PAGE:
Klrcher. If 6 2 3 2 0 0
Long, cf , 5 0 1 1 1 0
Schrader, lb J 5 1 2 14 0 0
Hlasser, 2b 5 2 3 2 1 2
Keller, rf 5 11110
Vandlne. 3b 4 1 2 0 3 0
Whltcraft. ss 5 113 0 0
Stewart, c ,... 5 1 3 4 0 0
Gaston, p 3 0 0 0 fi 0
Shenn, p 1 0 1 0 I 0
Totals 44 9 -17 27 19 4
?Batted for Barton In ninth.
Score by Innings: r
Newport News 0 0 0 0 2 0 0 3 3?S
Norfolk 1 0 0 2 1 0 1 1 3?9
Summary: Two-base lilts?Tarlton. Gon
dolfi, Kernan, Klrcher, Blausser. Three-base
hits?Keller. Stewart. Home run?Vandlne.
Stolen bases?Kernan. Haddow (2), Klrcher
Keller. Sacrifice fly?Vandlne. Left on
bases?Newport News, 6: Norfolk. 9. First
base on errors?Newport. News, 4: Norfolk,
1. First base on balls?Off Barton. 2; off
Gaston, 3. Hits?Off Gaston. 4 in 7 2-3 in
nings. Struck out?By Barton, 3; by Gaston.
4. Wild pitch?Gaston. Umpire, Kelly. Time
of game, 2:10.
_ ? AB. R. H. O. A. E.
Gondolfi, sb 3 1 2 1 ? 3
Kernan, 3b 2 11111
Haddow, 2b 3 0 1 3 2 0
Tarleton, lb 4 1 1 S 0 0
Powell, c 3 1 2 fi 2 0
Chastant. If 4 12 2 0 0
Maxwell, cf 4 0 0 1 1 0
Geyer. rf 3 12 10
Waldorg, 1 0 0 0 0
Brown, p 1 1 1 0
Puxson, p 2 0 0 0
I Totals no 7 12 *23 11 5
AB. P.. H. O. A. E.
K4rcher, If 4 2 12 10
Long, cf 5 0 2 2 0 0
Schrader, lb 5 1 16 2 1
Blausser. 2h 4 113 10
Keller, rf 3 0 1 1 0 0
Vandlne. 3b 3 3 2 2 1 0
AVhltcraft. ss 4 0 1 0 1 0
Stewart, o 4 117 2 0
Nork. .p 1 0 0 0 2 ft
McCreary, p 2 110 0 0
Shenn. p ; 0 0 0 0 0 0
Weeder, p * 0 0 0 1 0 0
?Blausser out for Interferance.
Totals 34 9 11 24 10 1
? Scoro by Innings: R. i
Newport News 0 0 0 7 0 0 0 0?7
Norfolk 0 0 1 2 1 3 2 0?9
Summary: Two-base hits?Gondolfi. Tarle
ton, Stewart, Vandlne, Klrcher. Three-base j
hits?Powell, Geyer. Home run?Chastant. 1
Sacrifice hits?Kernan (2>. Keller. Stolen
bases?Huddow, Kernan. Schrader. Double
plays?Gondolfi to Haddow to Tarleton;
Schrader (unassisted); Klrcher to Blausser.
First base on errors?Norfolk. 4. Left on
bases?Newport News. 4; Norfolk, fi. Hits?
Off Waldorf, 0 in 3 2-3 innings: off Brown. 5
in 12-3 Innings; off Nork, 7 in 3 1-3 inr.lngs;
off McCreary. 2 In 1 2-3 Innings: off Shenn, 0
In 1 Inning. First base on balls?Off Waldorf
1; off Brown, 1: off Paxson, 1; off Nork, 1; off
McCrsary, 1; off Shenn, 1. Struck out?By
Waldorf, 2: by Brown. S; by Nork. 1: by
Shenn, 1; by Weeder, 2. Umpire. Kelly. Time
of game, 2:05.
Gordonsville. Va? June 21.?Tho Gor
donsvillo baseball team mot defeat at
th? hands of tho T. M. C. A. team of
Chariottt-Rvllle on th? high school
grounds here on Friday afternoon.
Th^flnal score was ^ to 0 in favor of
JAY ROGERS IS SOLD
TONEW YORK YANKEES
Deal Closed Yesterday, but He Will Not Report Until
After League Season?Manager Griffin Signs
Infielder and Pitcher?Pressly Gets
A deal that has been under way for several days was closed
yesterday, whereby Jay Rogers is sold to the New York Americans,
i The price is said to be $1,200. Rogers will not report until after the
close of the Virginia League season.
Probably no player in the league has shown such marked
improvement as Rogers. He was used last season as Richmond's
second string catcher, and filled in whenever John Mace was unable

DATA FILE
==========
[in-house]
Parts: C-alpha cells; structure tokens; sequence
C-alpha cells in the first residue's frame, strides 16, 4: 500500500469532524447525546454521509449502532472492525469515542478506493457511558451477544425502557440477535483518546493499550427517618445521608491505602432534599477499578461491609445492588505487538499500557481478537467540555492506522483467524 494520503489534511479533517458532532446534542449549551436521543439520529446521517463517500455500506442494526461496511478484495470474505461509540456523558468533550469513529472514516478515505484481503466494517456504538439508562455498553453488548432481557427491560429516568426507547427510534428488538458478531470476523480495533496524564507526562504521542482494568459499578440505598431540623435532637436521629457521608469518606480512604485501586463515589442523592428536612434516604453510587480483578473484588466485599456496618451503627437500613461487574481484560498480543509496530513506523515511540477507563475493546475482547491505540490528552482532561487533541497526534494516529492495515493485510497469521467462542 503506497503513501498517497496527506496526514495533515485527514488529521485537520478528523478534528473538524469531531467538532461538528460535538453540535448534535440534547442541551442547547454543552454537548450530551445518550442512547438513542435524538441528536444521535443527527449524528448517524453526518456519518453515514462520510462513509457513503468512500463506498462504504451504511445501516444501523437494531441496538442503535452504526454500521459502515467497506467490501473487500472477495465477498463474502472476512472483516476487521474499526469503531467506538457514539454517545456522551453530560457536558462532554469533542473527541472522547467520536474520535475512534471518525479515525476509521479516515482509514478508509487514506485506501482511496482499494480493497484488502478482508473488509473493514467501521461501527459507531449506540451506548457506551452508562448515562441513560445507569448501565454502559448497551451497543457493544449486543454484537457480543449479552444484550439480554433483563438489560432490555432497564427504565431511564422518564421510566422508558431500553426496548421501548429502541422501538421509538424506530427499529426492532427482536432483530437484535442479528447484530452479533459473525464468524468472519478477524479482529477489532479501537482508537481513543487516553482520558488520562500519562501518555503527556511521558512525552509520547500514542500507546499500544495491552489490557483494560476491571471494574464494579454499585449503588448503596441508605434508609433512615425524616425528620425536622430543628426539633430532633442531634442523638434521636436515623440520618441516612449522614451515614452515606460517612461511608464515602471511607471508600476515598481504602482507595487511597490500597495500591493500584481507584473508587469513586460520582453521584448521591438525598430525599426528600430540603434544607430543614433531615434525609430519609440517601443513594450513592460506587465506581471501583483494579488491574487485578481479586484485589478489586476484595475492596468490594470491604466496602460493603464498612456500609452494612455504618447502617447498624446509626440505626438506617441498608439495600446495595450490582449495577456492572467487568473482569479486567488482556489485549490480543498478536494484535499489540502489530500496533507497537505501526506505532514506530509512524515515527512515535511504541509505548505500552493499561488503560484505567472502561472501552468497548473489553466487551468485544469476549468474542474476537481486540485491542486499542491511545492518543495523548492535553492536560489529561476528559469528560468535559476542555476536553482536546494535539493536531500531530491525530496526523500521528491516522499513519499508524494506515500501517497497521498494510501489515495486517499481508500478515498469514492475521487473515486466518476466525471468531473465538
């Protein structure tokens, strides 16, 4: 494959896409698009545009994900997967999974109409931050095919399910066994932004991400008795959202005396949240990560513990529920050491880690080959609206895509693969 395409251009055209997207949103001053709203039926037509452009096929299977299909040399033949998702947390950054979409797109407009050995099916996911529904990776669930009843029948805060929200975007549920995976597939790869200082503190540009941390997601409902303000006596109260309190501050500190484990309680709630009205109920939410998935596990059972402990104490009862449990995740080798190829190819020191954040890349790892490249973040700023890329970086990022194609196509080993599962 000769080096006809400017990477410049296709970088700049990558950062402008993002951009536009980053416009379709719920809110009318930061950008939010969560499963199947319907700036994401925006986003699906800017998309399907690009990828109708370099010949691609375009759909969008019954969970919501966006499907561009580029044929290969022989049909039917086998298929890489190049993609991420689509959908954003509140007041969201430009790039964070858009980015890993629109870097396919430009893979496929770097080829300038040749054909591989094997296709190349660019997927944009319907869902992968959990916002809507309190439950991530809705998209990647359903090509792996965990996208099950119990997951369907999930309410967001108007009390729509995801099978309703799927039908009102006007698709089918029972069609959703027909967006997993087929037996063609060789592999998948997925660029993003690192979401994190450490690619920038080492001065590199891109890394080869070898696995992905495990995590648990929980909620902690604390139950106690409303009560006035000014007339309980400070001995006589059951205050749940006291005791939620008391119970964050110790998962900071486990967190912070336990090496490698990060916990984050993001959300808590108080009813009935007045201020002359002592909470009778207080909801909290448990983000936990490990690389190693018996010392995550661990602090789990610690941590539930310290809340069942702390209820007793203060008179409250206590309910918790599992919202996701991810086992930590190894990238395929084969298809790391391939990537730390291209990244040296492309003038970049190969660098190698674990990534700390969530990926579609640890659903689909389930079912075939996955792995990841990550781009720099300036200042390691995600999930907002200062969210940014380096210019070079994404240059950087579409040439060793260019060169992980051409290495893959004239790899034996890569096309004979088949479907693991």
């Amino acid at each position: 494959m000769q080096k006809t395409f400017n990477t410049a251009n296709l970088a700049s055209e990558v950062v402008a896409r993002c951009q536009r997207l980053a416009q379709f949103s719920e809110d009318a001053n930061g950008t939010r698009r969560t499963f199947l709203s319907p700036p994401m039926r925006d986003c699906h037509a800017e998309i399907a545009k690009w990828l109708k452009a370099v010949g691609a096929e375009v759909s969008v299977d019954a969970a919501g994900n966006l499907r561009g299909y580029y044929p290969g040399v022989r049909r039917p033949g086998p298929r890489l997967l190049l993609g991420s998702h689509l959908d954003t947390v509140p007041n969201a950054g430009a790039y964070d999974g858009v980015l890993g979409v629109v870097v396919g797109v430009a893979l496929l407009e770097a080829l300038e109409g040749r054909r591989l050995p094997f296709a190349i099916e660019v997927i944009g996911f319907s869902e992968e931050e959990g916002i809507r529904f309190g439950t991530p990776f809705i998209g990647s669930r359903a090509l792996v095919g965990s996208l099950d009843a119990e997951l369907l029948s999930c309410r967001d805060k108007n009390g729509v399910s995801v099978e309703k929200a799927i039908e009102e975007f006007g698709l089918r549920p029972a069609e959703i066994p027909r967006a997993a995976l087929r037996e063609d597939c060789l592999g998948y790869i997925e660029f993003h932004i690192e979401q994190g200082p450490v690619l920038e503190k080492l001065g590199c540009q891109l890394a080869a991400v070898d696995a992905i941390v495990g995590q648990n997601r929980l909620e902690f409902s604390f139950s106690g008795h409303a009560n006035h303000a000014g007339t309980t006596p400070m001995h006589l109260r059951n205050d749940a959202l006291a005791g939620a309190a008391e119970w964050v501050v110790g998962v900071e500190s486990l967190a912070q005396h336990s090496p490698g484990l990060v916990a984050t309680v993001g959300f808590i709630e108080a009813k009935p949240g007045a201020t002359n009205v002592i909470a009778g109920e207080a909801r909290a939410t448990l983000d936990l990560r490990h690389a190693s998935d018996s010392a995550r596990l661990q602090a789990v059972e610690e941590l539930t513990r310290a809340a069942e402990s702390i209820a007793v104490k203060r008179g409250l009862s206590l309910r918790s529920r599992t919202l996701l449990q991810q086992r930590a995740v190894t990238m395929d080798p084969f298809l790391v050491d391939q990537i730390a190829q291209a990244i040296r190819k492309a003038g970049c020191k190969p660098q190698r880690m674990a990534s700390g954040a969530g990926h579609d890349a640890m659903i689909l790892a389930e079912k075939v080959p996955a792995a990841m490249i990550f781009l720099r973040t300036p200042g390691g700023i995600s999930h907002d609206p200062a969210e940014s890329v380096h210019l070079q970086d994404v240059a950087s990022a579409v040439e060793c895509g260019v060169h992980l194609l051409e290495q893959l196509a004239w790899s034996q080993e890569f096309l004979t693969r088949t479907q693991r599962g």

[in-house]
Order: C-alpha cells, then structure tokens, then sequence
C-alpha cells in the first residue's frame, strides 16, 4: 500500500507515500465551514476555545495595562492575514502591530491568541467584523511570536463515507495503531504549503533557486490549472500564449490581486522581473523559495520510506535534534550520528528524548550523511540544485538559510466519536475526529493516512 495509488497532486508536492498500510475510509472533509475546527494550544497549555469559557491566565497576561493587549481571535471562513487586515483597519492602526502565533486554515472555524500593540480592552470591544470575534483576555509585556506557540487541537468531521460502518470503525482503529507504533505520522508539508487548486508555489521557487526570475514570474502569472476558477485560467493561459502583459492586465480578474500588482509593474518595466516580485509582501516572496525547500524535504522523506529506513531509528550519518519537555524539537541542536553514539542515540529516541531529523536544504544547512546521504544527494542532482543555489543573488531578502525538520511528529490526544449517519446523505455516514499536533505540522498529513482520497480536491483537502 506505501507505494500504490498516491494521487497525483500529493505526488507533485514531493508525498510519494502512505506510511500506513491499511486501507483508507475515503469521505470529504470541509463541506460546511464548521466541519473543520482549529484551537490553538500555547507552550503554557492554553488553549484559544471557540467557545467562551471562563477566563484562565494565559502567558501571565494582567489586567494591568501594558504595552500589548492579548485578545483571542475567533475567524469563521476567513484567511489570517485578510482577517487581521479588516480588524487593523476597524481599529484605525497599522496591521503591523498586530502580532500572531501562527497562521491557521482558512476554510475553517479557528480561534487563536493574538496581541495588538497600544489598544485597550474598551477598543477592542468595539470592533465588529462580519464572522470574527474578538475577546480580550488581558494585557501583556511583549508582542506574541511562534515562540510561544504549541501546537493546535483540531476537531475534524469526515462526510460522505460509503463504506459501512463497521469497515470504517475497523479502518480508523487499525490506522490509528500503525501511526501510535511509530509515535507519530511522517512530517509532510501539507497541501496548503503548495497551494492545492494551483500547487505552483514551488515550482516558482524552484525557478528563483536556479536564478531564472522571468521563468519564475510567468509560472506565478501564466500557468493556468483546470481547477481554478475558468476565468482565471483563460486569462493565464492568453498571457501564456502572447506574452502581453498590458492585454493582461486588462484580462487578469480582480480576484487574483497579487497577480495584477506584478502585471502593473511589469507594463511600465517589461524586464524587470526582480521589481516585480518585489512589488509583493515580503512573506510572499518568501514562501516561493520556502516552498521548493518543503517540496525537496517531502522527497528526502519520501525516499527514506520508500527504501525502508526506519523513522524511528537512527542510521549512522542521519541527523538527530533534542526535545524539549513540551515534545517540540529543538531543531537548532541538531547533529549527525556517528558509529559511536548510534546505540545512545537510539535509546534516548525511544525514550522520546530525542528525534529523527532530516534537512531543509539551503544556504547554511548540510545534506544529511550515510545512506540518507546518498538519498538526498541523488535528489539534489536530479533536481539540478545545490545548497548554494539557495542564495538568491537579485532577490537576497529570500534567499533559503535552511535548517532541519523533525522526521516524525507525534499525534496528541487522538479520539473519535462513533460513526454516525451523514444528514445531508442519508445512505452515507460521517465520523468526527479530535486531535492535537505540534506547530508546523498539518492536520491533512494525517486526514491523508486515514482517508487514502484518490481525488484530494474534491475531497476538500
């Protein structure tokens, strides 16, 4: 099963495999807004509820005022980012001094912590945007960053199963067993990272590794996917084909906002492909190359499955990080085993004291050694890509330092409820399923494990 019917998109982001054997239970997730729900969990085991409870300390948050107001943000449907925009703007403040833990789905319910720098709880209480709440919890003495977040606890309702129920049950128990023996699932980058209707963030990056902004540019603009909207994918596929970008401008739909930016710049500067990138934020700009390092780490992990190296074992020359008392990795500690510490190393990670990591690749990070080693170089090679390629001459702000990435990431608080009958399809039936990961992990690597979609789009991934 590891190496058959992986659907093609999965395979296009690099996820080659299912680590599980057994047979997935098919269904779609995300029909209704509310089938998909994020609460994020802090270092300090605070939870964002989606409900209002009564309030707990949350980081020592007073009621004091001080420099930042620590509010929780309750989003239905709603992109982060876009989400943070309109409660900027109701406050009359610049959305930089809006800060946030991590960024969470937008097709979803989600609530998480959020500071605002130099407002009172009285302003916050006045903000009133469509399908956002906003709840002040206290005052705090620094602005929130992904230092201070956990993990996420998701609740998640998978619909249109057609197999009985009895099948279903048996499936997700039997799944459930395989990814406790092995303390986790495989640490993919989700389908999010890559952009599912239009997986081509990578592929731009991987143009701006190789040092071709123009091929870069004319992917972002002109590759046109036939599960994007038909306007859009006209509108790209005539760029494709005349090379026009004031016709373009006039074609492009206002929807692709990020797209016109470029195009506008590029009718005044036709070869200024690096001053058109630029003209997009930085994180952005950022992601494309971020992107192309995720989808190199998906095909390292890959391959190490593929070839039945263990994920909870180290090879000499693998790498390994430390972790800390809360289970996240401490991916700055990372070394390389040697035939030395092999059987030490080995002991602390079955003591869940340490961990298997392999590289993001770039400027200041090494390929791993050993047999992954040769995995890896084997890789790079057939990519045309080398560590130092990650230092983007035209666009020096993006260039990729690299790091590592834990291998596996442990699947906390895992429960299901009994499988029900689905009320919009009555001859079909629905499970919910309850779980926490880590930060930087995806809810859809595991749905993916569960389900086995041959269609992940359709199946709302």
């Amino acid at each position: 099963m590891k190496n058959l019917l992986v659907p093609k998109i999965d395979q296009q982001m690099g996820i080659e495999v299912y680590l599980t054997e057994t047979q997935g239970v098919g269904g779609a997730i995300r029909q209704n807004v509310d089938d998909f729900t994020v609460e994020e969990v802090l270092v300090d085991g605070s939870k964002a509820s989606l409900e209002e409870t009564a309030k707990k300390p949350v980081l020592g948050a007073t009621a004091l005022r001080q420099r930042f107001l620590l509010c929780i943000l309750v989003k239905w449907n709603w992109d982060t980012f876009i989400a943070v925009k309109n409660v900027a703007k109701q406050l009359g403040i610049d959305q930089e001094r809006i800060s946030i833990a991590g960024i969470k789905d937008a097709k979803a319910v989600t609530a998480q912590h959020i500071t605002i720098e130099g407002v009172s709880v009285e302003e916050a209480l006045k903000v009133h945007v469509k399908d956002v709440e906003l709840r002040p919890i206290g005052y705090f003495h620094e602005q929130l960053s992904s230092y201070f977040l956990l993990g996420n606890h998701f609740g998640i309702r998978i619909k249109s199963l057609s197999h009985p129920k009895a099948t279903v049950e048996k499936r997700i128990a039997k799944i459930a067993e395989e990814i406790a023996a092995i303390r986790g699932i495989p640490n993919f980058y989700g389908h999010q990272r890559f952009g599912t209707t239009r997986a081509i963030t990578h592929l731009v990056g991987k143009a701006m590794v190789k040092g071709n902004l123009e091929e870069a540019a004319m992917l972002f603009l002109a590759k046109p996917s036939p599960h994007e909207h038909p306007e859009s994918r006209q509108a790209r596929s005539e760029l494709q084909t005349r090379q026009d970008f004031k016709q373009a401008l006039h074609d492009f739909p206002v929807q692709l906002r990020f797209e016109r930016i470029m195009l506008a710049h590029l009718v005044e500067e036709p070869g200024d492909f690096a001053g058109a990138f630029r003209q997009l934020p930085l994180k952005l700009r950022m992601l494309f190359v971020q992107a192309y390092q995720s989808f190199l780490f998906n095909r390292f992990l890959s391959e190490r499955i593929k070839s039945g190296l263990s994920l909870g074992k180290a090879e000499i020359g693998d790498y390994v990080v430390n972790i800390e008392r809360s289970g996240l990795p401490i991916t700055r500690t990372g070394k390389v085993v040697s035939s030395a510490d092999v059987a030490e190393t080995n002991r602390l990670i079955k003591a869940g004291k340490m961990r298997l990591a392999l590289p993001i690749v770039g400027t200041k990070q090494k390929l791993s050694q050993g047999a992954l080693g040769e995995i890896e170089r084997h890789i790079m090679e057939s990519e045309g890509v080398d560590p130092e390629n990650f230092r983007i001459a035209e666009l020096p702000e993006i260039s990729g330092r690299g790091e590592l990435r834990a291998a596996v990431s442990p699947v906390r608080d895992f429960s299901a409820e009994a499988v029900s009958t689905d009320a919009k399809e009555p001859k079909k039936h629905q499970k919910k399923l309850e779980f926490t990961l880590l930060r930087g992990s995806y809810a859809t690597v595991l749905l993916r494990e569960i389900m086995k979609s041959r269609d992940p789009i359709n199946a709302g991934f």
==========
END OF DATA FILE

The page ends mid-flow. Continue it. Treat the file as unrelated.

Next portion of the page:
to don the mask. Toward the latter part of the season he was stricken
with appendicitis, and was forced to undergo an operation about the
time that John Raley was suffering from the same disease. When he
reported this spring for practice there were many who felt that he
could not, or would not, measure up to the standard set. The battle
was on from the beginning between Charley Luskey and Rogers, and
until Luskey's release popular opinion held that the older man would
be retained. When the showdown came, Luskey was let out and
Rogers kept. The wisdom of this decision has been demonstrated by
the more-than-excellent work Rogers has been doing, leading all the
catchers in the league, and finally by his purchase.
The deal could have been closed several days ago, the only hitch
being'that Griffin was unwilling to let the youngster go until after
the season was over. Frank Chance wanted him at once. Sweeney
has been going no better than he should for the Yanks, and none of
the second string men has shown any class. Billy Lush liked Rogers
when he was here, and reported that he should be grabbed at once.
Then the hitch came. It was all settled yesterday, when a telegram
was received from the Yankee management announcing that
Richmond's terms had been accepted, and that payment for the player
would be made through the national commission.
Two new faces will be seen among the Colts within a few days.
The first will be Joe Noell, n infielder, from York, Pa. He will
probably take part in the games there, as Manager Griffin is anxious
to get a line on the lad. He comes with all manner of recommenda
tions. Buck Barton, pitching for Newport News, is one of his
sponsors. Noell has played semipro ball and filled in for the York
team of the Tristate League. His record during this period was such
that Griff feels he has a find.
The second newcomer is Clug Coombs, from Locust Grove, Ga.
He is still a schoolboy, but is a pitcher with a record all through the
Cracker State. He is a right-hander, big and strong, a willing worker,
and anxious to make good. He has been under contract for some
time, but just yesterday announced that he would report on July 8.
His latest performance was pitching two games in one day. In the
first he struck out fifteen, and in the second thirteen. Griff believes
that when this youngster learns a few of the tricks he will be another
saleable piece of material.
But Griffin is not the only manager in the league who is to get